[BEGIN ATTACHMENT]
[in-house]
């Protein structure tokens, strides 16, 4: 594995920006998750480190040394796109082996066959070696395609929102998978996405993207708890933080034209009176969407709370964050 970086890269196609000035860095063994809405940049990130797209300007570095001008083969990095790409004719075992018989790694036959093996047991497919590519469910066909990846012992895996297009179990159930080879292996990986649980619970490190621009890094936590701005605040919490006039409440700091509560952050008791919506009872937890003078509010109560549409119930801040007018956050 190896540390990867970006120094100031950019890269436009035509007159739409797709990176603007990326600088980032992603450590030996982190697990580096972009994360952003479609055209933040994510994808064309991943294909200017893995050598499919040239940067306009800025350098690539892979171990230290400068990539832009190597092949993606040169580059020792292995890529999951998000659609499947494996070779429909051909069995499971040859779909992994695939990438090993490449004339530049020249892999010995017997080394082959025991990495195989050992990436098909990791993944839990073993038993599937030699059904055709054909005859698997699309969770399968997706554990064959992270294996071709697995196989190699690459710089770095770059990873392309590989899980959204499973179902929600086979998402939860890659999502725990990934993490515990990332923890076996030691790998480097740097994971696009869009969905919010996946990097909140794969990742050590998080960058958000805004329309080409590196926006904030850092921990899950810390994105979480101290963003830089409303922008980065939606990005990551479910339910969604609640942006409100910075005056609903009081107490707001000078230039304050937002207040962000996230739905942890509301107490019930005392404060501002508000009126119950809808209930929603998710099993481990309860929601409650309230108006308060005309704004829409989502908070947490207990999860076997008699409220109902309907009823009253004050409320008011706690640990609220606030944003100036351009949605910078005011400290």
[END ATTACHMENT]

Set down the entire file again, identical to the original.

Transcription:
[in-house]
């Protein structure tokens, strides 16, 4: 594995920006998750480190040394796109082996066959070696395609929102998978996405993207708890933080034209009176969407709370964050 970086890269196609000035860095063994809405940049990130797209300007570095001008083969990095790409004719075992018989790694036959093996047991497919590519469910066909990846012992895996297009179990159930080879292996990986649980619970490190621009890094936590701005605040919490006039409440700091509560952050008791919506009872937890003078509010109560549409119930801040007018956050 190896540390990867970006120094100031950019890269436009035509007159739409797709990176603007990326600088980032992603450590030996982190697990580096972009994360952003479609055209933040994510994808064309991943294909200017893995050598499919040239940067306009800025350098690539892979171990230290400068990539832009190597092949993606040169580059020792292995890529999951998000659609499947494996070779429909051909069995499971040859779909992994695939990438090993490449004339530049020249892999010995017997080394082959025991990495195989050992990436098909990791993944839990073993038993599937030699059904055709054909005859698997699309969770399968997706554990064959992270294996071709697995196989190699690459710089770095770059990873392309590989899980959204499973179902929600086979998402939860890659999502725990990934993490515990990332923890076996030691790998480097740097994971696009869009969905919010996946990097909140794969990742050590998080960058958000805004329309080409590196926006904030850092921990899950810390994105979480101290963003830089409303922008980065939606990005990551479910339910969604609640942006409100910075005056609903009081107490707001000078230039304050937002207040962000996230739905942890509301107490019930005392404060501002508000009126119950809808209930929603998710099993481990309860929601409650309230108006308060005309704004829409989502908070947490207990999860076997008699409220109902309907009823009253004050409320008011706690640990609220606030944003100036351009949605910078005011400290």